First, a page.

As a student of history and an aspiring archaeologist, I was always fascinated with museums. Recently, I had the opportunity to work at the National Crafts Museum in New Delhi as an intern. During this internship, I learned many valuable skills and interesting trivia regarding cultic crafts, religion and history. In the following article, I will share some of the fascinating things I learned at the museum.
On my first day, I met Senior Museum Consultant, KK Shamra, who heard that I had a special interest in archaeology. So he assigned me to the Cultic Gallery, AKA Temple Gallery. In this gallery sat hundreds of sculptures of gods such as Lord Ganesha, Shiva ji and Krishna, and goddesses like Lakshmi, Kali Ma and Durga.
My job was to assign a special number to each of the hundreds of objects (a mammoth task!) and to identify them in the existing Accession Register. Then I had to write a brief description of each object, along with their dimensions, materials, originating place and period. It didn’t stop there. We were also trained in handling, dry brushing, polishing and chemically preserving these metallic objects.
These six weeks of intense museum work familiarised me with the many inhabitants of the Cultic Gallery. In some display cases, there were antique objects used in temples from fifty to two hundred years ago.
Working at this Gallery made me realise how lamps can come in different creative forms. One type is a Rolling Lamp, which is a spherical ball of brass alloy. It is hollow on the inside and has perforated designs outside. The ball is opened and a diya is placed inside and lit. The ball is then closed and the light emanates from inside, and shines out through the flower-cut designs on the ball.
Another type of diya which I saw, and had a soft spot for, was the Deepalakshmi. Coming in different sizes, this lamp is in the form of an ornamented woman, made out of brass or bronze alloy. This figure is a representation of the goddess Lakshmi and is an auspicious element in the Hindu religion. A popular motif in South India, Deepalakshmi stands tall and holds a diya in her hand or on a tray. Sometimes, Deepalakshmi comes in pairs with the two women standing on two sides of an altar or entryway.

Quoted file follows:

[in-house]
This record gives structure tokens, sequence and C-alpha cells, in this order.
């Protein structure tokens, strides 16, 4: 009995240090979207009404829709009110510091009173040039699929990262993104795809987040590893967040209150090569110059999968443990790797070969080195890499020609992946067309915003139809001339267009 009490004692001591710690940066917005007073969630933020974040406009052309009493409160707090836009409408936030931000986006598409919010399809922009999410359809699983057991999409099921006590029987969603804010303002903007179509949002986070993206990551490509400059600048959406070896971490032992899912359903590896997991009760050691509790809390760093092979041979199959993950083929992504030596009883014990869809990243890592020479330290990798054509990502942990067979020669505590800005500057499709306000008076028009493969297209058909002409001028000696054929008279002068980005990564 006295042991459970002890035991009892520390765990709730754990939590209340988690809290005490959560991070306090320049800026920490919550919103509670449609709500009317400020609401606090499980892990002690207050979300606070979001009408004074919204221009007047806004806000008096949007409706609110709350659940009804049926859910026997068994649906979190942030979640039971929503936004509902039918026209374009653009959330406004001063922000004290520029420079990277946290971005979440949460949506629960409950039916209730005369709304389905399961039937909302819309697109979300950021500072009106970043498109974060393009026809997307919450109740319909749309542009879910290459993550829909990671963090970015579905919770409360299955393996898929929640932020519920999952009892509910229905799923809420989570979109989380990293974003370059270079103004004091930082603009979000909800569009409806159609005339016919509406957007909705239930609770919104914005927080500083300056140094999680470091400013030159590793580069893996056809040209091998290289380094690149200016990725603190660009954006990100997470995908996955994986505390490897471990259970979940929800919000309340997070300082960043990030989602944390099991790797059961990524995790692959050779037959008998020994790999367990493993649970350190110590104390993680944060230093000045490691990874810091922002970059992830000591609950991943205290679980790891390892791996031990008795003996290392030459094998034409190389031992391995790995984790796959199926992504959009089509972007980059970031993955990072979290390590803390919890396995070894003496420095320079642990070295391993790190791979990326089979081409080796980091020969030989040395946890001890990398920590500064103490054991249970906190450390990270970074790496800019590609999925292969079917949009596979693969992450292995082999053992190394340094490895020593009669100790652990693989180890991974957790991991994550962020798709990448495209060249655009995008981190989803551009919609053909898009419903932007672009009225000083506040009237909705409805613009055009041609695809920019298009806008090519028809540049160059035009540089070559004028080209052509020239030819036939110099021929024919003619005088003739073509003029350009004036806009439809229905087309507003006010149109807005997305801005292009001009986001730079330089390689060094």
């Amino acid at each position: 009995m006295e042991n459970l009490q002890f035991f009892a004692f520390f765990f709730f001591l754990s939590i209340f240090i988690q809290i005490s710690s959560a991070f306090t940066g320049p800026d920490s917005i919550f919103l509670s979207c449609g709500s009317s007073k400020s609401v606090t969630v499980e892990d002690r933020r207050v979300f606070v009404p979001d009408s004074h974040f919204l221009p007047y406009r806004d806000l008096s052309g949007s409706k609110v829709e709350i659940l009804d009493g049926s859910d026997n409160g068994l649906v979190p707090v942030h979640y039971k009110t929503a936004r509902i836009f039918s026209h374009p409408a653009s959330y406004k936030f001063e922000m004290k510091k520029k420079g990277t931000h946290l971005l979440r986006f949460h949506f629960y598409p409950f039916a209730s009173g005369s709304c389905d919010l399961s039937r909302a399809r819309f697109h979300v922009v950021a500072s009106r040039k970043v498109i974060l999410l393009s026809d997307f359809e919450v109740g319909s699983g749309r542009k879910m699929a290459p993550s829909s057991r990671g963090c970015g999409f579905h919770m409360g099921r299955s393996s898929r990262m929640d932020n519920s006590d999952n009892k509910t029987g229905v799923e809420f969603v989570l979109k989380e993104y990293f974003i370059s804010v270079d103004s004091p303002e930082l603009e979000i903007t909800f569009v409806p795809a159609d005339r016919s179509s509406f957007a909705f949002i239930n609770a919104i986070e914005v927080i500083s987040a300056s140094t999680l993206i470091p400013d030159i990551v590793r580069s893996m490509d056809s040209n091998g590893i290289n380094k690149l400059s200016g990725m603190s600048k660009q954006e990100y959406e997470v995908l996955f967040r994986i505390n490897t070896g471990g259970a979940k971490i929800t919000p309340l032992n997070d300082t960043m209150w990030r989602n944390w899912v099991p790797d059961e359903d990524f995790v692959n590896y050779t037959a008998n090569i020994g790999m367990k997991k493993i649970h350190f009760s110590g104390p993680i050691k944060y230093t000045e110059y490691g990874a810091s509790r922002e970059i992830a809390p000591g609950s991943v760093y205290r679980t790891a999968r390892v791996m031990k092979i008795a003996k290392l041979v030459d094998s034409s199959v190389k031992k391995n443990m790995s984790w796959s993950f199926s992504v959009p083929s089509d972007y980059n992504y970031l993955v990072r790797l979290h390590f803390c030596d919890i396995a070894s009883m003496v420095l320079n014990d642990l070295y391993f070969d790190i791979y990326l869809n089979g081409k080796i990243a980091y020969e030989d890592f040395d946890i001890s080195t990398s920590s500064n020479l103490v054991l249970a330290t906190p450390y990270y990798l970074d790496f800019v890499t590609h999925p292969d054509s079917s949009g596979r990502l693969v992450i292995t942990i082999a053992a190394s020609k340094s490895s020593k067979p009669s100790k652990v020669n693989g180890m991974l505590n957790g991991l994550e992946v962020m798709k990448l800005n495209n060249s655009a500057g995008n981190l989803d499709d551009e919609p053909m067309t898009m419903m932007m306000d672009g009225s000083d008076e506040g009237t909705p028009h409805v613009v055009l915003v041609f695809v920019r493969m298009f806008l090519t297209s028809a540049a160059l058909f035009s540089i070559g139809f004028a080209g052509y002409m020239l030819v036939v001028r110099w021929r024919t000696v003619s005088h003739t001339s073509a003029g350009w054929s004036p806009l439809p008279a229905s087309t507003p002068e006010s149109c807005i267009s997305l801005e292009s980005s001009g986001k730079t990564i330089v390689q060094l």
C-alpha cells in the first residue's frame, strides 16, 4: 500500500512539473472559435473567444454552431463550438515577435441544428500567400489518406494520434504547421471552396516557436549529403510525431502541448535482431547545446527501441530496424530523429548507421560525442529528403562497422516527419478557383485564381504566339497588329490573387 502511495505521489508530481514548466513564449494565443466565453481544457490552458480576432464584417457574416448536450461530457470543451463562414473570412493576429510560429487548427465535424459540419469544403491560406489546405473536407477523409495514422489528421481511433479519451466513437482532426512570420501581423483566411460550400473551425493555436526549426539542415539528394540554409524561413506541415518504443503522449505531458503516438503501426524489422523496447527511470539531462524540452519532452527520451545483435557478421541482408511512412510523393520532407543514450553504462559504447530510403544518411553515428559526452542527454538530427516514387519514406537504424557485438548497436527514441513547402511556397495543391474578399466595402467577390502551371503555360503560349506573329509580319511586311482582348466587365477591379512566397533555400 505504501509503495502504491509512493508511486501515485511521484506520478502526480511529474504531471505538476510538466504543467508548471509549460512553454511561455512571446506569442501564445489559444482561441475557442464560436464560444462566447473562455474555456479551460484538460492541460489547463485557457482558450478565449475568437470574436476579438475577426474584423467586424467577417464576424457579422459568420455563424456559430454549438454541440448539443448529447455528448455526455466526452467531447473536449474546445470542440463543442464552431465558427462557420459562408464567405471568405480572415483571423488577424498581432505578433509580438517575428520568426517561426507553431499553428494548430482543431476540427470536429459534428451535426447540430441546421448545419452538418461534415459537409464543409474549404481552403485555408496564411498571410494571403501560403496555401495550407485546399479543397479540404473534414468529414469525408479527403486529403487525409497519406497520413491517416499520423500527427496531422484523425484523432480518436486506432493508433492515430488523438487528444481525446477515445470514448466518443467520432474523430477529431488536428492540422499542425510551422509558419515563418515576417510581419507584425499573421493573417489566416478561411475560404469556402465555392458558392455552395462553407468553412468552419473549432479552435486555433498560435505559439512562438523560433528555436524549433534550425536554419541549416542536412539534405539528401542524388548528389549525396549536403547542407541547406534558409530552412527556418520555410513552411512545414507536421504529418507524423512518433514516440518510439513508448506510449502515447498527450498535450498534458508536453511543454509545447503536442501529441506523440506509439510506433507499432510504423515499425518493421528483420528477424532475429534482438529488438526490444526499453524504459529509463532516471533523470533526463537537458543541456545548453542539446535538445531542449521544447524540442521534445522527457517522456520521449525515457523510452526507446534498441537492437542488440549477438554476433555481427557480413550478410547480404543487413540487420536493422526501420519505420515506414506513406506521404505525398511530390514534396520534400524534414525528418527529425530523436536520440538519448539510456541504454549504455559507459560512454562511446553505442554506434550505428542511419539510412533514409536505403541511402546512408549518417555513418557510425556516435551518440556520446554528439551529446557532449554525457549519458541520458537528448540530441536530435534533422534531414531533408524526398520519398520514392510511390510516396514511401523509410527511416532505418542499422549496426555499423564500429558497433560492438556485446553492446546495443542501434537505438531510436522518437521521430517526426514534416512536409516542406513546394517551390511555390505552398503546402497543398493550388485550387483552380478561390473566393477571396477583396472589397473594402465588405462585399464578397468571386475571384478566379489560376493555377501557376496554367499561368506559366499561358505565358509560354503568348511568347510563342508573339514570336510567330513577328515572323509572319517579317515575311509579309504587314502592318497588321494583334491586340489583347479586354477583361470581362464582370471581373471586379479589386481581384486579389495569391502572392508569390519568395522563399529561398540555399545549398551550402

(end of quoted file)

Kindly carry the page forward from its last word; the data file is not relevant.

A third form of diya is the Panch Pradeep. This has Deepalakshmi sitting on an elephant. The elephant carries a plate of five diyas on its trunk. These tiny diyas are then filled with oil and lit. Sometimes, this plate of five diyas is placed on the elephant’s head. Sometimes, Deepalakshmi holds this tray. This form of lamp comes in miniature sizes.
The fourth fascinating form of the temple diya is the Seven-hooded snake lamp. This often has a figure seated on an elephant. There are seven snakes which protrude from behind the back of the seated figure. Their heads are shaped in a way as to hold the oil
where the lamps are burned. Sometimes, the ‘seven-hooded snake’ form and the ‘panch pradeep’ form are merged together, with the lamps being situated both on the snake’s heads and on the elephant’s trunk. Sometimes, even the seated figure carries the diya. That is a lot of diyas. This figure is often miniature in size.
The last but not the least is the Tree Lamp. Large in size and taller than a grown adult, this tree-shaped lamp has many branches and is made of bronze alloy. The diyas are situated on the ends of the branches. Glorious in appearance, it is situated inside a glass case at the entrance of the Temple Gallery.
The incense burners were no less charming. Like the diyas, they also came in different forms and sizes, and in both brass and alloy, and even iron. Some of them hung from roofs by their hooks and had a long chain attached to it. Some were flat plates attached to a chain, while others were shaped like a bud which could be opened and the incense could be burned inside it. Other burners were small in size and could be held in the hand. These small burners had double pedestals with lotus patterns, petal shapes, carvings and perforated designs. It often had a lid which could be opened and the incense was stored inside.
Gods & Goddesses